Beijing Olympics opens with dazzling ceremony

Posted on 7:03 AM by Sameer Shah

After years of planning by officials and training by athletes, the ceremony began just before the scheduled start time of 8.08pm in the Bird's Nest, China's national stadium.

Thirty-five thousand fireworks lit up the sky above 10,000 dancers and performers in the stunning stadium. An army of 2,008 drummers pounded out the countdown to the Games.

Twenty-nine colossal "footprints of fire" shot into the sky and "marched" through the city to Tiananmen Square in a dazzling, rolling display of pyrotechnics.

The huge cast chanted the words of a famous Confucian greeting: "Friends have come from afar, how happy we are."

Eighty world leaders including US President George W Bush and Russian Prime Minister Vladimir Putin were among the 91,000 people in the audience.

Around one billion people were expected to watch coverage of the ceremony on television.

The show, choreographed by China's most successful film director, Zhang Yimou, was a celebration of ancient Chinese history, with performers dressed in lavish costumes from different imperial dynasties.

A record 204 national teams began their lengthy parade through the stadium - not in the traditional alphabetical order but in a sequence based on the number of strokes it takes to write their names in Chinese.

The Games will officially begin when the Olympic torch, which was lit in Greece more than three months ago, lights the Olympic flame. That honour will fall to Li Ning, a former Chinese gymnast.

The torch has travelled more than 85,000 miles across 130 cities on its way to the Chinese capital, where the method of lighting the Olympic flame was being kept a closely guarded secret.

Beijing's international airport has been closed for the ceremony, and an extra 100,000 soldiers and police deployed onto the streets of the capital.

Chinese President Hu Jintao today told international dignitaries that the Beijing Olympics was an opportunity for both China and the world.

"The Beijing Olympic Games is an opportunity not only for China but also for the whole world," Mr Hu said in his toast at a welcoming banquet for foreign leaders and other VIP guests, including International Olympic Committee President Jacques Rogge and Honorary President Juan Antonio Samaranch.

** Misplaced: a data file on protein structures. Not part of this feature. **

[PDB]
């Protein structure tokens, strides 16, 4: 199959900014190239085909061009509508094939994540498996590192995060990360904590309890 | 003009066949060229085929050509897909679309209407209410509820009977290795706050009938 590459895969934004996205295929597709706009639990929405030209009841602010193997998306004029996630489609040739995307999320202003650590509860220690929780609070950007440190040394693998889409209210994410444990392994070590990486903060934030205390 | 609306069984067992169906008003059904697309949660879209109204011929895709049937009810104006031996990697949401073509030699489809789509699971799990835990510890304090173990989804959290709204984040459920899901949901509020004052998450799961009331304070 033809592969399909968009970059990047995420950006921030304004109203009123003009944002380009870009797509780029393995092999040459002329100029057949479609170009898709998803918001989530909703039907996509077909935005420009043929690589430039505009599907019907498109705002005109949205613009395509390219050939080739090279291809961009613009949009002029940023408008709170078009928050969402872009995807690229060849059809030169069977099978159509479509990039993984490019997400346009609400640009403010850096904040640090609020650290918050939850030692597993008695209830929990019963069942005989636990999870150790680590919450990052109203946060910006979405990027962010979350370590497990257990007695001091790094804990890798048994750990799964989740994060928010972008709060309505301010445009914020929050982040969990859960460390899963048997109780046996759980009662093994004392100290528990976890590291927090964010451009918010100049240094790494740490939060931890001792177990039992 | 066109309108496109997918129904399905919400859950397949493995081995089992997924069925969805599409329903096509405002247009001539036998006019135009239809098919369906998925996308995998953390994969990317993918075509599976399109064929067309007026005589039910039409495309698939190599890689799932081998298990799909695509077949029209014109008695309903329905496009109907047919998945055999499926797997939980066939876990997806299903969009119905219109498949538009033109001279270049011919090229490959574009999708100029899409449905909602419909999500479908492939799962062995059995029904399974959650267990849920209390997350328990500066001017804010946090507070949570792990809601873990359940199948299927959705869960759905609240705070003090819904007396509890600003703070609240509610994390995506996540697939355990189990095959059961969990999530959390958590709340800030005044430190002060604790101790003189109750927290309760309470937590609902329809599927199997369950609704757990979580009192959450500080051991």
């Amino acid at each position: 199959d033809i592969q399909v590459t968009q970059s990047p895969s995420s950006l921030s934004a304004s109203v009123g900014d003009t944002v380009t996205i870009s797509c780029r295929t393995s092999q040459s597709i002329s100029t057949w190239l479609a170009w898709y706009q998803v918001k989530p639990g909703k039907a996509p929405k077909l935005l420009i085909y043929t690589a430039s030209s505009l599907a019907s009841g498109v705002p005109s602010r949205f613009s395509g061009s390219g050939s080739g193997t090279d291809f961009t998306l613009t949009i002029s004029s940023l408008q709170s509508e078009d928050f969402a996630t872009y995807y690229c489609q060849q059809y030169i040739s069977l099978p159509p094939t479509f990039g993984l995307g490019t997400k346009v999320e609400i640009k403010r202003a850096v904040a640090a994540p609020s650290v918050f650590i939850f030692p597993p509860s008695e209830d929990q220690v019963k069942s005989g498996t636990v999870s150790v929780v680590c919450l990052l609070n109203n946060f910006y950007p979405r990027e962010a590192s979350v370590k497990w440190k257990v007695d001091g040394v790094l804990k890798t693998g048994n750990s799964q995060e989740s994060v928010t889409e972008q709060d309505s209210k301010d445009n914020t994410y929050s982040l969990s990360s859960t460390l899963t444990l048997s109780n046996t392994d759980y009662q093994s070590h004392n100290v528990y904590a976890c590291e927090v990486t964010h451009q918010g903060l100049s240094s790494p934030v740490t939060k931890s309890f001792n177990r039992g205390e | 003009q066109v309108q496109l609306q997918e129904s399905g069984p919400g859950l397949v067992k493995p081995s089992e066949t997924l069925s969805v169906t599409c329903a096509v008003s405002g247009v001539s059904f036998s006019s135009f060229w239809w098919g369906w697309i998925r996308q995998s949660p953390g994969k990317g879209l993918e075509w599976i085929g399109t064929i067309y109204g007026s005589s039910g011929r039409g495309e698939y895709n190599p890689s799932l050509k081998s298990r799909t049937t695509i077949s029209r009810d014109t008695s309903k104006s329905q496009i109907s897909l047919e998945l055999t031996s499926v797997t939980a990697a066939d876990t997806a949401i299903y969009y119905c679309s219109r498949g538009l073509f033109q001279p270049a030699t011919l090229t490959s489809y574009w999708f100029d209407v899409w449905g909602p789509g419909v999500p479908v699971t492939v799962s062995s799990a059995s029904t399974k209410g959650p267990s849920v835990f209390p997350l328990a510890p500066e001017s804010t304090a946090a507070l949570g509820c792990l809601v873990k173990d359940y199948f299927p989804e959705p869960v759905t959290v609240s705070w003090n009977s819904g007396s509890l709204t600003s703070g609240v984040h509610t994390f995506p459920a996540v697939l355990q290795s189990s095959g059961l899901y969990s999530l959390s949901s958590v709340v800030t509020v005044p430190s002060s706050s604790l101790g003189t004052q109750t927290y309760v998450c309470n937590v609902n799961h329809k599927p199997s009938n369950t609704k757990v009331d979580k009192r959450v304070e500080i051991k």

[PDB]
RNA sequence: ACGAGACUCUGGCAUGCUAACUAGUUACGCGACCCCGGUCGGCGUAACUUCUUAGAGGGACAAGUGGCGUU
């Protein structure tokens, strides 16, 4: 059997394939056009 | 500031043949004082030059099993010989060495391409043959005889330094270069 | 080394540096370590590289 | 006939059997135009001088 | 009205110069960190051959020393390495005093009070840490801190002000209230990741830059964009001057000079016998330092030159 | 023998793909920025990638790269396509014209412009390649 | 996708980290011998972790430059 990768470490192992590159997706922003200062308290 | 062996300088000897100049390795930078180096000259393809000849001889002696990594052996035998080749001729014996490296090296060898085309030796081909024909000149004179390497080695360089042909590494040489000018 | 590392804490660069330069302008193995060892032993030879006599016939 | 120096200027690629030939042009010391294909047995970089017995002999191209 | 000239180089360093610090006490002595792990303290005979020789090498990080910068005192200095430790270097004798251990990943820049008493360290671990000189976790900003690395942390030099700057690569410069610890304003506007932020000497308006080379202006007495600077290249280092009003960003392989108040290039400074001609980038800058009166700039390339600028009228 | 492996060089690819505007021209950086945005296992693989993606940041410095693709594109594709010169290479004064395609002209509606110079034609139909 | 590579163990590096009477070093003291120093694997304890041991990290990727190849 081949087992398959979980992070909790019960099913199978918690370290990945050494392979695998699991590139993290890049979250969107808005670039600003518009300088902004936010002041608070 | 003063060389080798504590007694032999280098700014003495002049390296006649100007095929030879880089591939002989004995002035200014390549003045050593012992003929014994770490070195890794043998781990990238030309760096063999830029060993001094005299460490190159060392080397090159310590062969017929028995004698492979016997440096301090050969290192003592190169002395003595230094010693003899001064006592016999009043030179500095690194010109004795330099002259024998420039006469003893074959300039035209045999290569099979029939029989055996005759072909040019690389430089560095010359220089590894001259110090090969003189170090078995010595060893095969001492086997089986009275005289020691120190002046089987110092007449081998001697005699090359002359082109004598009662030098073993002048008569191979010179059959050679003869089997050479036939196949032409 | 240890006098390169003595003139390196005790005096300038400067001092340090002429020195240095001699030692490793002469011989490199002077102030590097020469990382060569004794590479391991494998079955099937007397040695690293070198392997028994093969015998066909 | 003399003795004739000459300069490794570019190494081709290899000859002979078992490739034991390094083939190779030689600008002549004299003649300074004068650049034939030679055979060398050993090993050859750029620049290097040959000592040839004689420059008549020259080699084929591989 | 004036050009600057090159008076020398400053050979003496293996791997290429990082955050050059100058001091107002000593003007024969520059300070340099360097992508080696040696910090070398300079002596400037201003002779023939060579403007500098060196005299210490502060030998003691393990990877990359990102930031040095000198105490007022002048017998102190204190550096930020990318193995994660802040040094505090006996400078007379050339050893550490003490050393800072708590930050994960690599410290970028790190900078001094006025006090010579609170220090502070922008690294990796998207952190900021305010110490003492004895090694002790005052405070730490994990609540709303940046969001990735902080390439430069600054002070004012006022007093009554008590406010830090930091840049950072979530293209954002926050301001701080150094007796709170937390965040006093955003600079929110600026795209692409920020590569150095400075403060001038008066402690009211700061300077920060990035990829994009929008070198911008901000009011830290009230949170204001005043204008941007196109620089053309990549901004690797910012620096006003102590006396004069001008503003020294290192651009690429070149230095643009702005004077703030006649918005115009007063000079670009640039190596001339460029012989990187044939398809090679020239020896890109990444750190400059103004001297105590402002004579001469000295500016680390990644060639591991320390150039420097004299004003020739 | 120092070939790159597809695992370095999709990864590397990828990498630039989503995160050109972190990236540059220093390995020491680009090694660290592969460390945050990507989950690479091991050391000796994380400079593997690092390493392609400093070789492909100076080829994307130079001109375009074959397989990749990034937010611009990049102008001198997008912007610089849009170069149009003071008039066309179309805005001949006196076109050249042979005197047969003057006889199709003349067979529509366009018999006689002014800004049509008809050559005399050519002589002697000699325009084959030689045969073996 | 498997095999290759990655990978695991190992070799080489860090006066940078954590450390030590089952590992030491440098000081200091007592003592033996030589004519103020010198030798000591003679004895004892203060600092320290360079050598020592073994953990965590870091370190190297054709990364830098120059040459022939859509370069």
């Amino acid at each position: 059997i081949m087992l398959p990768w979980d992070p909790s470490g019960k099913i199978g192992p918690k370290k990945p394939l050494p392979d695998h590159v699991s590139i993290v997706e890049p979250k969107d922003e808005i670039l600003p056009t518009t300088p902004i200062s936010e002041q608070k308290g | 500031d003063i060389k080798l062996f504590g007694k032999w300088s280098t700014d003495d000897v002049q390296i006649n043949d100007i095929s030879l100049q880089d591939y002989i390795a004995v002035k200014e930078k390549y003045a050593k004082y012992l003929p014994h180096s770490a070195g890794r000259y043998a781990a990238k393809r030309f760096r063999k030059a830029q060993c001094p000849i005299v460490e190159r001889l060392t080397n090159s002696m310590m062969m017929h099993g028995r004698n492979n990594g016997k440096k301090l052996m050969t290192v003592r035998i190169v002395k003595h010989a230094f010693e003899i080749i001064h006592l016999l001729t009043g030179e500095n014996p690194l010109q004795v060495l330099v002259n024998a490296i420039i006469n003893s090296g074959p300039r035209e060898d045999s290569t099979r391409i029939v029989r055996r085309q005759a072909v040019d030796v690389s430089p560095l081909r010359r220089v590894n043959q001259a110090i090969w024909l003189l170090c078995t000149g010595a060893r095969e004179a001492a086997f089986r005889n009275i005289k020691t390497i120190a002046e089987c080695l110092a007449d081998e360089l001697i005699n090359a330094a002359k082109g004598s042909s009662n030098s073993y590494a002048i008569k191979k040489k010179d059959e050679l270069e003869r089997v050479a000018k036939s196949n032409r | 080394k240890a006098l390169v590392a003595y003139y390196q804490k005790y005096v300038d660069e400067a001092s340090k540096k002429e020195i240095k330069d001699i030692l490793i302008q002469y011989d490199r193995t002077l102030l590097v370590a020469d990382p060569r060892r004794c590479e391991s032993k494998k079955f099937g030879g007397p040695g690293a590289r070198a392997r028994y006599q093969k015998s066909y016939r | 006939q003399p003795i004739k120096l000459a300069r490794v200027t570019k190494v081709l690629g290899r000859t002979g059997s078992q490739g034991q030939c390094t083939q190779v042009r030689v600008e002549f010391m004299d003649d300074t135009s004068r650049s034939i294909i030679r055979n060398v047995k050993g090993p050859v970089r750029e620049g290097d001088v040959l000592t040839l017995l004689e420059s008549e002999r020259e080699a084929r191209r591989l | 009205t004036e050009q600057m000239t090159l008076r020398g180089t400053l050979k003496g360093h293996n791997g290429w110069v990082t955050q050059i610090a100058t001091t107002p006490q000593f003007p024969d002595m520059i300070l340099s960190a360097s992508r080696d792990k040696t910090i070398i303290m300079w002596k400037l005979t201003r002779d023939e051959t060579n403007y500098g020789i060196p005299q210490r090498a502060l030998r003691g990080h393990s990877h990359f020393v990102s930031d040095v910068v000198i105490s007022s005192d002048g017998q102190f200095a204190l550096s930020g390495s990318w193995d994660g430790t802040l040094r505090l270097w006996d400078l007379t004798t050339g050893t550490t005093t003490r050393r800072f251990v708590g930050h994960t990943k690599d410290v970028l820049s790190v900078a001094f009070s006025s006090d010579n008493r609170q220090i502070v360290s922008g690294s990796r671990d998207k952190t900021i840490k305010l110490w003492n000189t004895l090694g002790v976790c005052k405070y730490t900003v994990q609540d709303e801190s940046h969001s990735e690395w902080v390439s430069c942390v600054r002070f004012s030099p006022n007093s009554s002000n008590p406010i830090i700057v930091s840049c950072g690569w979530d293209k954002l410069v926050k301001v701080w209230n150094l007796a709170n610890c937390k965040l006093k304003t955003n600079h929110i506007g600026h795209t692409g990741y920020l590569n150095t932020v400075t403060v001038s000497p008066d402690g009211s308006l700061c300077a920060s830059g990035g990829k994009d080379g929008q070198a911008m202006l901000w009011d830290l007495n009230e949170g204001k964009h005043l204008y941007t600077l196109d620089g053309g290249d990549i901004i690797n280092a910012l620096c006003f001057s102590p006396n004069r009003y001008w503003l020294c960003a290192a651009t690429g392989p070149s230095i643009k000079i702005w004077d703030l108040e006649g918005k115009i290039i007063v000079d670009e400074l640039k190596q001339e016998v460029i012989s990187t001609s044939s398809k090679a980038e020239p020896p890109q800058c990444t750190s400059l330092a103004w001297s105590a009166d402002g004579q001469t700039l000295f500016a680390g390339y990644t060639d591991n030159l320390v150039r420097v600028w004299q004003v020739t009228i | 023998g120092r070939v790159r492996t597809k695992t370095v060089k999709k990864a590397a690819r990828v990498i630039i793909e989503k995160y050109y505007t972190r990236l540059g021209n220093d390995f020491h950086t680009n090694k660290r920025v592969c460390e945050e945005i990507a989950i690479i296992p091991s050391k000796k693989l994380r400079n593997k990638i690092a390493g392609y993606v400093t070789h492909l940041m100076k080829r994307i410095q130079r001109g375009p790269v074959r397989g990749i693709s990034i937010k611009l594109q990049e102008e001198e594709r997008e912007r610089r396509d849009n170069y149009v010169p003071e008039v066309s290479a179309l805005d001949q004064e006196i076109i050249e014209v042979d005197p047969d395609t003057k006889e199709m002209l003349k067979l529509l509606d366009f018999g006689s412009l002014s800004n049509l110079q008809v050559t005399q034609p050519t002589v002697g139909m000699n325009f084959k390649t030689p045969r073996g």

"We should carry forward the Olympic spirit of solidarity, friendship and peace, facilitate sincere exchanges among people from all countries, deepen mutual understanding, enhance friendship and rise above differences, and promote the building of a harmonious world featuring lasting peace and common prosperity," said Mr Hu.

China has come to a standstill for the ceremony, as there has been overwhelming support for the Games from the Chinese public, many of whom see it as the most exciting event of their lifetime.

The timing has been chosen to coincide with the luckiest possible minute this millennium. In a nation where eight is a lucky number, 8.08pm on the eighth day of the eighth month of the eighth year is as auspicious as is possible.

Gordon Brown, the prime minister, has chosen not to come to the opening ceremony, though he will be at the closing ceremony for the handover of the Olympic flag to London.

Earlier George W Bush explicitly indicated that China had a few more laps to go when it came to building a free society.

As the US president opened a massive US Embassy in Beijing on Friday, he prodded China to lessen repression and "let people say what they think."

The communist nation, which tolerates only government-approved religions, has rounded up dissidents ahead of the Olympics and imposed Internet restrictions on journalists that some say amount to censorship, all contrary to Beijing's commitments when it won hosting rights for the games.

A pro-Tibet group said today that three Americans had been detained trying to protest near an Olympic venue.

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